When we’re active in addiction, we tell ourselves a lot of lies to get us through each day. “I can quit if I want to” or “everyone uses drugs or alcohol at some point.” One of my personal favorites that I told myself was that “I’m not capable of being creative or writing good music unless I am high.” Truth was, I could hardly even read my writing when I was high.
After I got sober, I didn’t think I would be facing lies during my recovery. I was often under the assumption that once I was sober, things would get easier. This is not necessarily the case.
There are many myths we must face in recovery, but here are six lies people actually tell themselves that need to be abandoned right now.
1. “People only want to hear about my success.”
For some reason, I always felt extremely uncomfortable sharing anything but success stories with other people. As recovering addicts, we must learn to accept that nothing is going to be perfect and that it’s okay to share about incidents where we have relapsed. Addressing these issues and facing them head-on can only help you become stronger and the people who care about you want to hear about your struggles and failures.
2. “I deserve to have bad things happen to me.”
While this may be the case for some situations (or for those who are strong believers in karma), it is no excuse to allow someone else to treat you poorly or make you feel bad. Regardless of your choices while you were using, everyone deserves to be treated kindly and with respect. Tolerating bad behavior is not a necessity.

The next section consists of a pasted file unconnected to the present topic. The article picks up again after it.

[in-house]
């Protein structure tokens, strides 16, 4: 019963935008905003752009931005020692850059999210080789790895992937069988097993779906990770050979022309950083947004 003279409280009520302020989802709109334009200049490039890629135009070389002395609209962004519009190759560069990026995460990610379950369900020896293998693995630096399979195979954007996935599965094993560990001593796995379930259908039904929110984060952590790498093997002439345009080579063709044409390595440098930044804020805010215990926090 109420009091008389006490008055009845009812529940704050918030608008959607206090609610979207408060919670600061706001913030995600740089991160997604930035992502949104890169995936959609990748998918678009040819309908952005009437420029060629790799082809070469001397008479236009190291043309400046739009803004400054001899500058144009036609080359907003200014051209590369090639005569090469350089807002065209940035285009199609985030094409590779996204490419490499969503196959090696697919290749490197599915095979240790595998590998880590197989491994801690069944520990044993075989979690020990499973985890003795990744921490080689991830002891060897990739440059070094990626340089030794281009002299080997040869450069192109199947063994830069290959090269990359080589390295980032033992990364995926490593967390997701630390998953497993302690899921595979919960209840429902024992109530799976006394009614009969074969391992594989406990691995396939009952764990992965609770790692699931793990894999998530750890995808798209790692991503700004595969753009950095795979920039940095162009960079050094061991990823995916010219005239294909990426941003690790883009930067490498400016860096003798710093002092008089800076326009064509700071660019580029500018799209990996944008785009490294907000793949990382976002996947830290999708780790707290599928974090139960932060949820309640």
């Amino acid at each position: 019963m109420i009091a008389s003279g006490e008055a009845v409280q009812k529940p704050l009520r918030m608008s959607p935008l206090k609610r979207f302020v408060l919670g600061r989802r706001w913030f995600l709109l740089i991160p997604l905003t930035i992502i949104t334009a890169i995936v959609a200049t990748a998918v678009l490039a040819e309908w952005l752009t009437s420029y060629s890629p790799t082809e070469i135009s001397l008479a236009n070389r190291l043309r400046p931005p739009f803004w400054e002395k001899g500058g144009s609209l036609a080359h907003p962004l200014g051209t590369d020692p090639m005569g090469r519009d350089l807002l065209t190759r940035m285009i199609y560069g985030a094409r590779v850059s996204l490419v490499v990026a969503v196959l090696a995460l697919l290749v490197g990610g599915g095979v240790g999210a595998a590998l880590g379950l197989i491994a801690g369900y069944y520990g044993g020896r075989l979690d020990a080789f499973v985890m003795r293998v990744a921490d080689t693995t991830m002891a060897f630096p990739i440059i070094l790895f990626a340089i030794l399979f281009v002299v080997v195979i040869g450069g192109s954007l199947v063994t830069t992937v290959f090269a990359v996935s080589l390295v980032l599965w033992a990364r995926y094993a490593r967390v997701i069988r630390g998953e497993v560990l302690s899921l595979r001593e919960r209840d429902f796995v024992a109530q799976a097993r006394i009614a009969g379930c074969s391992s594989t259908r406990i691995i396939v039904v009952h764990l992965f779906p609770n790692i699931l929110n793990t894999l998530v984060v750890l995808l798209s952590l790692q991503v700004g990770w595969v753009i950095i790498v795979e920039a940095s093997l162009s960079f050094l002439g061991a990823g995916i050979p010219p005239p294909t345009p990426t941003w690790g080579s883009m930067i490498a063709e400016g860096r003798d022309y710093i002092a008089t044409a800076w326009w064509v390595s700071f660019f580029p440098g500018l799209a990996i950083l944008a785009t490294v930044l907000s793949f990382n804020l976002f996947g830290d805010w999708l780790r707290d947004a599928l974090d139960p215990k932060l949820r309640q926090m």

3. “If I start missing my past, I’m going to relapse.”
Wrong! The good days from my active addiction weren’t necessarily because I was high. It’s okay to remember some of the good times you’ve had with old friends as long as you’ve accepted that you have moved forward in your life and are going to have much better days sober. Remember--your best days high don’t compare to your worst days sober.
4. “I have to hit rock bottom to get sober.”
This was always my excuse when I was using and trying to deem my life as manageable: “I haven’t hit rock bottom so I can still get high.” Absolute insanity. If you are facing the battle of whether your drug or alcohol use is a problem, you have already realized that it has become a problem. Many people discover early that they have a problem with drugs or alcohol and if you’re willing to address it, don’t hesitate. You don’t have to wait until your life falls apart to get sober.
5. “I need family to fall back on for support.”
Family is extremely helpful when it comes to having a great support system but for those who don’t have any family, think again. All of the fellow recovering addicts that you have met in meetings are now your family. I have met more than a dozen drug addicts who believed getting sober wasn’t an option because they would have nobody to turn to or their family was absent. If you have no support, sit in a meeting or two; you’ll make friends and a future family in no time.
6. “You don’t understand my story. I need drugs and alcohol.”
I had to, unfortunately, be told over and over in meetings about how I was no different than any other addict who walked in through the doors. True, our stories have different details but in the end, they’re all the same. We came, we saw, we lost the battle. Accepting that your case is no different or more unique than anyone else’s can help you remain on the path to recovery.
Whether it’s getting sober or staying sober that’s difficult for you, it’s important not to tell yourself lies that will be detrimental to your recovery. Sobriety is never easy but once you begin to learn acceptance and open your mind to all opportunities, it is possible for everyone.